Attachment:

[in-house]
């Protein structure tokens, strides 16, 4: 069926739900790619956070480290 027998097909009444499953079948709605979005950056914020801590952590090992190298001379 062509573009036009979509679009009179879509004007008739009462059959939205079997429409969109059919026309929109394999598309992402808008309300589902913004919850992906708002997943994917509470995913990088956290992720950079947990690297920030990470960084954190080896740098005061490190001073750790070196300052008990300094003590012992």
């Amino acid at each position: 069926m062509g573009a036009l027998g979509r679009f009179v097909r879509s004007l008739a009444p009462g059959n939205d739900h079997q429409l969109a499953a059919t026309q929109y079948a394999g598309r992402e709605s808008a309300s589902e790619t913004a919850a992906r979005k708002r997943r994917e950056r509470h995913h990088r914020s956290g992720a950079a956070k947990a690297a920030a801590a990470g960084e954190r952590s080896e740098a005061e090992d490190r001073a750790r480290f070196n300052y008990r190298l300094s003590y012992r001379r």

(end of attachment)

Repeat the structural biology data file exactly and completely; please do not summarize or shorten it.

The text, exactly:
[in-house]
């Protein structure tokens, strides 16, 4: 069926739900790619956070480290 027998097909009444499953079948709605979005950056914020801590952590090992190298001379 062509573009036009979509679009009179879509004007008739009462059959939205079997429409969109059919026309929109394999598309992402808008309300589902913004919850992906708002997943994917509470995913990088956290992720950079947990690297920030990470960084954190080896740098005061490190001073750790070196300052008990300094003590012992």
């Amino acid at each position: 069926m062509g573009a036009l027998g979509r679009f009179v097909r879509s004007l008739a009444p009462g059959n939205d739900h079997q429409l969109a499953a059919t026309q929109y079948a394999g598309r992402e709605s808008a309300s589902e790619t913004a919850a992906r979005k708002r997943r994917e950056r509470h995913h990088r914020s956290g992720a950079a956070k947990a690297a920030a801590a990470g960084e954190r952590s080896e740098a005061e090992d490190r001073a750790r480290f070196n300052y008990r190298l300094s003590y012992r001379r």